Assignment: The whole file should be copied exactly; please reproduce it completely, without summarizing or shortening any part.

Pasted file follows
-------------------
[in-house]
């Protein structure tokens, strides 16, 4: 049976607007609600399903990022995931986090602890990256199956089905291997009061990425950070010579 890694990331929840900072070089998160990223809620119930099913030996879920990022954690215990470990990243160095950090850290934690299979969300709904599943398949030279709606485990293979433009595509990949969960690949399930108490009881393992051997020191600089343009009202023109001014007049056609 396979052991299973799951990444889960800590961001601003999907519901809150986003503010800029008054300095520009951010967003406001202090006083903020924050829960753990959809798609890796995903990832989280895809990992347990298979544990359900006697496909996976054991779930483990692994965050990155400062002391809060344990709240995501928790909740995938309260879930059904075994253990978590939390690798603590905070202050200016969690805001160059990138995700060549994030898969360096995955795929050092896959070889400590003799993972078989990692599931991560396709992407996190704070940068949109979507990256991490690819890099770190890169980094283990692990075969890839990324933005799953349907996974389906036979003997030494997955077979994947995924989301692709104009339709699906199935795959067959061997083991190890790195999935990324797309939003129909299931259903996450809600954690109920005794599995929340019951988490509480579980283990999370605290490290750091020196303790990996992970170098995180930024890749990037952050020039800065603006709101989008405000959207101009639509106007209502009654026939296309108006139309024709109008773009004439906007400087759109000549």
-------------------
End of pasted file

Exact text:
[in-house]
């Protein structure tokens, strides 16, 4: 049976607007609600399903990022995931986090602890990256199956089905291997009061990425950070010579 890694990331929840900072070089998160990223809620119930099913030996879920990022954690215990470990990243160095950090850290934690299979969300709904599943398949030279709606485990293979433009595509990949969960690949399930108490009881393992051997020191600089343009009202023109001014007049056609 396979052991299973799951990444889960800590961001601003999907519901809150986003503010800029008054300095520009951010967003406001202090006083903020924050829960753990959809798609890796995903990832989280895809990992347990298979544990359900006697496909996976054991779930483990692994965050990155400062002391809060344990709240995501928790909740995938309260879930059904075994253990978590939390690798603590905070202050200016969690805001160059990138995700060549994030898969360096995955795929050092896959070889400590003799993972078989990692599931991560396709992407996190704070940068949109979507990256991490690819890099770190890169980094283990692990075969890839990324933005799953349907996974389906036979003997030494997955077979994947995924989301692709104009339709699906199935795959067959061997083991190890790195999935990324797309939003129909299931259903996450809600954690109920005794599995929340019951988490509480579980283990999370605290490290750091020196303790990996992970170098995180930024890749990037952050020039800065603006709101989008405000959207101009639509106007209502009654026939296309108006139309024709109008773009004439906007400087759109000549």